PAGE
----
Rumoi Station is on the JR Rumoi Line, which runs through northwestern Hokkaido. In February, a one-car train departed the station one day just after 8:00 a.m. — smack dab in the middle of the morning rush — with only six passengers on board.

“We hardly see any of the tourists and railway enthusiasts who used to come around. It might be time to say goodbye to the station,” said Teruyoshi Musashi, 70, who has run a soba noodle stall at Rumoi Station for more than 20 years.

The Rumoi Line opened in 1910. Back then, it carried goods to bustling Rumoi Port, where coal and other materials were loaded onto ships. But as the coal mines closed, the population along the line declined and the number of paved roads increased.

The average number of daily passengers dropped from 137 per kilometer in fiscal 2019 to 94 in the first half of fiscal 2020.

Equipment maintenance, labor and other costs are now about 16 times higher than revenue generated from fares.

Even before the pandemic, Hokkaido Railway Co. was saying the line was difficult to maintain on its own, and was planning to close it or transition to buses. Local governments along the route have requested the line stay open in some sections, and negotiations are ongoing.

Equipment industry

The railway business has been described as a huge “equipment industry.”

Companies spend a lot of money laying rails and purchasing train cars, which run ¥100 million or more each, and those investments take a long time to recover.

Fixed costs such as maintenance and wages account for about 80 percent of sales. Cutting costs is not easy, even if there is a sharp drop in the number of passengers.

East Japan Railway Co. and 15 major private railway companies each spend a little less than ¥500 billion a year on capital expenditure such as safety measures, with costs growing year by year.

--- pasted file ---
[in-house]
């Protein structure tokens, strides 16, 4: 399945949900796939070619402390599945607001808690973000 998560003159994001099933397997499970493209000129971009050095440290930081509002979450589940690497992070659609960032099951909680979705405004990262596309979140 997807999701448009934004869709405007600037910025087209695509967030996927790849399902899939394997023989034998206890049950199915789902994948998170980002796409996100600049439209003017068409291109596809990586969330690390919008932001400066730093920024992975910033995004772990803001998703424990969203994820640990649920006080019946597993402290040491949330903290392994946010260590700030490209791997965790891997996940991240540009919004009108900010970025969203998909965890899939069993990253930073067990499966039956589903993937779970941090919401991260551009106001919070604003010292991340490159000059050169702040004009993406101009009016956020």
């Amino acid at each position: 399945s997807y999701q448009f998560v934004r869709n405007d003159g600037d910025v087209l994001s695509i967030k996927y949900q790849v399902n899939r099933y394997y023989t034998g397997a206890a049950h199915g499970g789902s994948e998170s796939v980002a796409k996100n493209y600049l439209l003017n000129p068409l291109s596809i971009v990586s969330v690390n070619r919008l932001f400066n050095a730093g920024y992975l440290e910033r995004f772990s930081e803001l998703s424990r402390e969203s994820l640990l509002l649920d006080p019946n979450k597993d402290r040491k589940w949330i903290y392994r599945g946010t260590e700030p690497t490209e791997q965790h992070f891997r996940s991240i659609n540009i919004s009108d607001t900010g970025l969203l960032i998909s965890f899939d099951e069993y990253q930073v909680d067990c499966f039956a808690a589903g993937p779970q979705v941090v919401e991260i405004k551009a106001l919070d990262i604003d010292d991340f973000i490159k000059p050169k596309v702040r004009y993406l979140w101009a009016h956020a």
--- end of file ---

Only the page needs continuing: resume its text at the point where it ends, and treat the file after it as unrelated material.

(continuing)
“Even [things such as] escalators need to be designed to be stronger than ones in normal buildings because massive numbers of people hastily trample all over them,” a JR East employee said.

Creating barrier-free environments is another urgent issue. A visually impaired person died in November after a fall that occurred before the newly installed platform doors were fully operational at Toyocho Station on the Tokyo Metro Tozai Line in Koto Ward, Tokyo.

One executive at another major private railway company expressed anxiety, saying, “We have a lower rate of installment of platform doors than Tokyo Metro, but we don’t have much room for investment.”

When an earthquake occurred off the coast of Fukushima Prefecture on Feb. 13, it took about 10 days to fully restore the Tohoku Shinkansen bullet train line because of damage to utility poles that had not undergone earthquake-resistance reconstruction.

A crack was found in a weld connecting rails on Feb. 16 along the Odakyu Odawara Line, which shut down operations for about 3 hours 40 minutes.

Every accident that occurs could lead to enormous damage. Railway companies are expected to achieve both sound business management and safe operations.

The light at the end of the tunnel is uncertain as railways are unable to cut costs because of safety issues and the days with low passenger numbers are expected to continue.